Mansplaining and other Female Experiences at the Bike Shop

My friend Katie has an old, heavy, beat up mountain bike that she rode around in college. This is that typical college bike that you probably had - recycled from your parents garage or purchased a yard-sale. It was never meant to make it beyond the college campus commutes, much less to be riding longer routes 15-years later. I’m fairly certain it weights more than her 9-year old child. Nevertheless, Katie lugged that old bike out on a gravel ride with me — although she’s stronger and faster than me, my sleek Orbea Terra made my ride much easier. By the end of the ride, I knew she had her eye on a new bike.

A few months later, I just happened to be at a bike shop that was going out of business stocking up on some gear. They are a nation-wide chain and sell some fairly good bikes so I sent Katie a text asking how tall she was and set out to find her a new road bike. After working in a bike shop known for it’s bike fitting for 2-years, I knew that she would need to be measured but was probably somewhere between a 49-51, depending on the length of her legs.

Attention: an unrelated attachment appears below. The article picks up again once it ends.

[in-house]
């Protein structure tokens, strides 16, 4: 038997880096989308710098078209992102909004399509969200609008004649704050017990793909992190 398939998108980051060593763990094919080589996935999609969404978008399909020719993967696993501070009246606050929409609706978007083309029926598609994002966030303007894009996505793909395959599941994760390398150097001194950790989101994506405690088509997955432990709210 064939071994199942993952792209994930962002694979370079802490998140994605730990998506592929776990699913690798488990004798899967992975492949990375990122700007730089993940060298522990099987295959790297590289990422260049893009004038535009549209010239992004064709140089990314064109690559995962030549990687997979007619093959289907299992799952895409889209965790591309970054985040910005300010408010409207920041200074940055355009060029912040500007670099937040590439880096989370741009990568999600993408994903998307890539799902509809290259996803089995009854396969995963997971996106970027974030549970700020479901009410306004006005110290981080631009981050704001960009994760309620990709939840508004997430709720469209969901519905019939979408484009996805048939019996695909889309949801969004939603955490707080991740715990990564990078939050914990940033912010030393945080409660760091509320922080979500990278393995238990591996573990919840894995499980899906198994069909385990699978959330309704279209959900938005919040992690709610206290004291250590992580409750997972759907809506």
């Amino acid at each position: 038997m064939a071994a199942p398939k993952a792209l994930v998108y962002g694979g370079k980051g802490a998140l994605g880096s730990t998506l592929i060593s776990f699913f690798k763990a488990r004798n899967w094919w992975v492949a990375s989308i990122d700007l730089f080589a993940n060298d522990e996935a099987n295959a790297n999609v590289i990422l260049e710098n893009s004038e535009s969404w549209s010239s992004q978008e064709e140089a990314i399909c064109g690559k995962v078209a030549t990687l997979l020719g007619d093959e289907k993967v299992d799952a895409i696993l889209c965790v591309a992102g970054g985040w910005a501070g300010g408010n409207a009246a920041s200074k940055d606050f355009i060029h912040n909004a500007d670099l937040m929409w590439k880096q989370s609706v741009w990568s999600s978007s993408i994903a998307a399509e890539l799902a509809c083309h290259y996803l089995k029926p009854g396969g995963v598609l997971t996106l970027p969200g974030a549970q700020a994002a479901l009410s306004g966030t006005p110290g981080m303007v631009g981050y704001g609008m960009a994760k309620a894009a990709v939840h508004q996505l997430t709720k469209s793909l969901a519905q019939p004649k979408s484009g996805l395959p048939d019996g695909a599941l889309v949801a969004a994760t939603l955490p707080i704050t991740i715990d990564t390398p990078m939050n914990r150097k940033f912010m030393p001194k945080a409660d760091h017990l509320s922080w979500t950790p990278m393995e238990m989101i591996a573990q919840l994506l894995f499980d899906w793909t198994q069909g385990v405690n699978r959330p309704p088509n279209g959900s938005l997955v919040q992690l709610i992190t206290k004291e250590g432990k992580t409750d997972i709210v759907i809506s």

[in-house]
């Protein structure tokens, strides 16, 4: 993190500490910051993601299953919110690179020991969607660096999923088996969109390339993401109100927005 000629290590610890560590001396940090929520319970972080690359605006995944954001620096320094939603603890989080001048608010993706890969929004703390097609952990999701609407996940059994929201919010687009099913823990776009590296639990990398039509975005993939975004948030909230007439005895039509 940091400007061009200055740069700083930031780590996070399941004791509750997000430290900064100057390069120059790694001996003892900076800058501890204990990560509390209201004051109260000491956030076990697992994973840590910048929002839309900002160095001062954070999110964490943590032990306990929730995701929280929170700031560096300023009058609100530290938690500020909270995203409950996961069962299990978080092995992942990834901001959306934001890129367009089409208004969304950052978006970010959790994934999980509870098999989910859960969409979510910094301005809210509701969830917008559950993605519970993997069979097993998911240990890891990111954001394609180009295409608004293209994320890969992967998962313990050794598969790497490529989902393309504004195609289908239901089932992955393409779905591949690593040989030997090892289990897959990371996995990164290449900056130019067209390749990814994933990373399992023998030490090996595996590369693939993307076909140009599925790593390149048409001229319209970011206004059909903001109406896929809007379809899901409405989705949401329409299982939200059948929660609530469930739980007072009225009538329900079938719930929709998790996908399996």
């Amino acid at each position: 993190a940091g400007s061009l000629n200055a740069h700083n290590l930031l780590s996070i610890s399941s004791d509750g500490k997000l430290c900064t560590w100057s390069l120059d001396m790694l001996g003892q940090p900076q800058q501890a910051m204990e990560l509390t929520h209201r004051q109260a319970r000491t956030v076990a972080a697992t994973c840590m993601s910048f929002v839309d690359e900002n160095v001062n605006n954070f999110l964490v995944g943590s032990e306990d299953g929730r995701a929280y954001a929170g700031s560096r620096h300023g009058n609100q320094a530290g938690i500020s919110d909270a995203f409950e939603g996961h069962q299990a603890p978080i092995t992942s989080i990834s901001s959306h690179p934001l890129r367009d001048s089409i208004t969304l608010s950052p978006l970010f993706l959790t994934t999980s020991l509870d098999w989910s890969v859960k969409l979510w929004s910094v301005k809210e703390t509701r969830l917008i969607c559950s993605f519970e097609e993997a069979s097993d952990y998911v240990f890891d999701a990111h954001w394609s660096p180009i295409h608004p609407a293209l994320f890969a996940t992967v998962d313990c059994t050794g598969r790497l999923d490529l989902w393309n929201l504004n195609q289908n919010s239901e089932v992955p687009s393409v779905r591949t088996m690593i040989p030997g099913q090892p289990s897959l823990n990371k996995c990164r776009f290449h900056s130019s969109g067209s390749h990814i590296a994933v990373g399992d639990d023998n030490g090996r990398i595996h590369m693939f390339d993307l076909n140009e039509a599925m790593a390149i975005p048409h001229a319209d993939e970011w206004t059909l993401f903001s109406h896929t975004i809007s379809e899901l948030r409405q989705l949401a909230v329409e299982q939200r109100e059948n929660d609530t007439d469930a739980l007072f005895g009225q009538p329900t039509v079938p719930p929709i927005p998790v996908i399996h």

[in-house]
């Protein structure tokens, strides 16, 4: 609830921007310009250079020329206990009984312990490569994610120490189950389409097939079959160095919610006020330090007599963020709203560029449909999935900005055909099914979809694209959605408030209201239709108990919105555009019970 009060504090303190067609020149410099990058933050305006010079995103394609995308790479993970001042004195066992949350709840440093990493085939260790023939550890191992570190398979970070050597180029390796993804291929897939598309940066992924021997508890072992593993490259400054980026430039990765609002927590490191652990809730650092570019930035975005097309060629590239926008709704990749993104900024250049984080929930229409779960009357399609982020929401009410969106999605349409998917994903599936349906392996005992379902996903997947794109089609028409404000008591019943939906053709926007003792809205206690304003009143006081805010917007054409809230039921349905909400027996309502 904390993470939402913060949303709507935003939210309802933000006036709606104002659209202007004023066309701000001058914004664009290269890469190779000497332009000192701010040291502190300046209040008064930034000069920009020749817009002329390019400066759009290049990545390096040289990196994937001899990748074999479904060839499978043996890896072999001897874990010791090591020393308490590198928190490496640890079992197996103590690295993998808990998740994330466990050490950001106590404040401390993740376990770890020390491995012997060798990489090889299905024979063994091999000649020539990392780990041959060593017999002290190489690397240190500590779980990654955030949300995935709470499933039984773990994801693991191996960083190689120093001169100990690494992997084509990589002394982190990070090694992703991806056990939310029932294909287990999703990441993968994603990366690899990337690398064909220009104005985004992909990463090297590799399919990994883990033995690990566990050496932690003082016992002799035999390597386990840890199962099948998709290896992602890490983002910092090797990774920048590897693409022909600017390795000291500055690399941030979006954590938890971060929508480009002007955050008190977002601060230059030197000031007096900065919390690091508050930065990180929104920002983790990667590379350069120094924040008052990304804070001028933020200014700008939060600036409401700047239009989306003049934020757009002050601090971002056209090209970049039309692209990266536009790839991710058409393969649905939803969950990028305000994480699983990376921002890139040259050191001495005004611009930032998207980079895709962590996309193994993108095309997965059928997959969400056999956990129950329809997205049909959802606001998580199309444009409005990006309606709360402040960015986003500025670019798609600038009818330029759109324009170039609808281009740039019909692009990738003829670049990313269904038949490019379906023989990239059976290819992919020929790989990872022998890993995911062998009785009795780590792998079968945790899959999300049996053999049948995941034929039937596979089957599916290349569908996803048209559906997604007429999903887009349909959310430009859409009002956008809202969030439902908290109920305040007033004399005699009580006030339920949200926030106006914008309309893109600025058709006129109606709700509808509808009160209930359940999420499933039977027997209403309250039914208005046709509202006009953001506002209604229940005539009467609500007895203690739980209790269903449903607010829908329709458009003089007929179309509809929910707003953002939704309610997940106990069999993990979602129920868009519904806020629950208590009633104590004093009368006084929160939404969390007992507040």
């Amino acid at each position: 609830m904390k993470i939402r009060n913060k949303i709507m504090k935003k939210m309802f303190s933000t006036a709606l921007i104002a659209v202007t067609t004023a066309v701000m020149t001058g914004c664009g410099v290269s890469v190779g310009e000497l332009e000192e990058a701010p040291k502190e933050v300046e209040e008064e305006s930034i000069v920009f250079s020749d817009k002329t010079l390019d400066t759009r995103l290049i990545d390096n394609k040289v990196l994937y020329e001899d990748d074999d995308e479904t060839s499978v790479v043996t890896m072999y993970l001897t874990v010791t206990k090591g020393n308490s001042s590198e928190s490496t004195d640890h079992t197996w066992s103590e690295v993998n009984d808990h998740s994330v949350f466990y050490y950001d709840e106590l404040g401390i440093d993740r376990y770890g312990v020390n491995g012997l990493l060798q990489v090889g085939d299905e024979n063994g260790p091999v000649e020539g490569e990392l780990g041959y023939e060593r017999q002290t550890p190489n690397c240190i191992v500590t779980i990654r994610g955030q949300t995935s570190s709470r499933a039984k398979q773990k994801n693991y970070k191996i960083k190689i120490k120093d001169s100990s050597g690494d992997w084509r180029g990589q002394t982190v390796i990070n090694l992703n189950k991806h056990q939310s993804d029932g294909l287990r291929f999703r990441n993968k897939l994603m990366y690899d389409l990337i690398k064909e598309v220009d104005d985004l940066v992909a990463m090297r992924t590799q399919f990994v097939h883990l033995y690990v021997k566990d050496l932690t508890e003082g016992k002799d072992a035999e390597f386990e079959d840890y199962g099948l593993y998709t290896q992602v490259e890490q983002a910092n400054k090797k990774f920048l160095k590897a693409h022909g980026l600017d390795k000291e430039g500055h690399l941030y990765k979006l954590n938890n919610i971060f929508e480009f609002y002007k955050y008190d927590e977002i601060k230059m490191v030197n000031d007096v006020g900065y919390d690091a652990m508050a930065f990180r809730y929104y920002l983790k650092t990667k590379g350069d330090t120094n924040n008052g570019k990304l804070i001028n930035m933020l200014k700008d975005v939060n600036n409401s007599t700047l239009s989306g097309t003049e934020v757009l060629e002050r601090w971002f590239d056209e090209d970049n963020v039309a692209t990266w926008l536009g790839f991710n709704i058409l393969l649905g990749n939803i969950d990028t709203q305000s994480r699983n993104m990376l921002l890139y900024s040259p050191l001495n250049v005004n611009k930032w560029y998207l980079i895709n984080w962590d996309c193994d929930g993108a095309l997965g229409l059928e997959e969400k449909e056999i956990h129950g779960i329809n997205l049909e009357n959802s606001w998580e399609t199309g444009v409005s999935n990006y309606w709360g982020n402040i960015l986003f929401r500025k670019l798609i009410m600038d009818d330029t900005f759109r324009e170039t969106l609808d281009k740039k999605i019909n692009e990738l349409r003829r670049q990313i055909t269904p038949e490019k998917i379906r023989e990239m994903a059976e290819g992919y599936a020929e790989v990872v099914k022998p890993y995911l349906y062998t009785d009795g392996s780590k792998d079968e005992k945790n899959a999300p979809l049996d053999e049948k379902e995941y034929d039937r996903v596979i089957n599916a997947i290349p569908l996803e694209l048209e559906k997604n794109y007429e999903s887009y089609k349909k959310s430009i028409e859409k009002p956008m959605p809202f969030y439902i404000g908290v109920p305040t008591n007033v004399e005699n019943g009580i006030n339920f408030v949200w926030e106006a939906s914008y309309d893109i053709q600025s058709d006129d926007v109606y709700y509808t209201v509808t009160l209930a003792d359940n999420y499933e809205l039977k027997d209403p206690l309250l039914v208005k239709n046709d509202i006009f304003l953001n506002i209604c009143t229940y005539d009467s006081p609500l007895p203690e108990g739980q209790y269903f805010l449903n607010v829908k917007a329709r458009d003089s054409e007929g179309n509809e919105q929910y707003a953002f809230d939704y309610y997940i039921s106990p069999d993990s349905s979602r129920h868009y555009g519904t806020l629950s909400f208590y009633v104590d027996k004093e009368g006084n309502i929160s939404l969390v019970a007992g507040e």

The bikes were jammed together in tight rows with the prices prominently displayed, making it almost impossible to eyeball size, much less components. A woman approached me and I explained that I was just looking for options for a friend and if there was anything left in her size and price range, then she would come up later that day. She was great - she showed me a few bikes that would work, explained some of the components and told me a bit about how long they be continuing the sale. i thanked her and shot off a few text updates to Katie before I went back to searching for the perfect pair of gloves.

A few minutes later I got a text back from Katie asking about gravel bikes so I headed over to the gravel section which was much less packed in and eyeballed a few that I thought might be her size. The problem was, I could not figure out where the heck the sizes were. They weren’t anywhere on the front of the card. I was looking around for the female sales rep when a male sales rep approached me.

All I asked for was where to find the sizes. This question led to a 5-minute mansplaining session about bike geometry and how she needed to be tall enough to stand over the bike. He proceeded to explain to me what an inseam was and how to measure it. When he finally stopped to take a breath, I mentioned that I understand the difference in height, I have an Orbea Terra that fits me but not my friend who is the same height. I have crazy long legs and she has short legs and a long torso. He asked me what size my bike was and looked at me skeptically when I said medium. (The Terra comes in sizes XS-XL rather than by number). I could tell he didn’t really believe that I knew what size my bike was…

I do realize that there was no way this man could have known that I worked for a bike shop where we did 10-15 bike fits a week or that I had written articles educating people on the value of a bike fit, but the difference in a male employee and female employee was very eye-opening.

The man immediately assumed I knew nothing so he preemptively mansplained everything.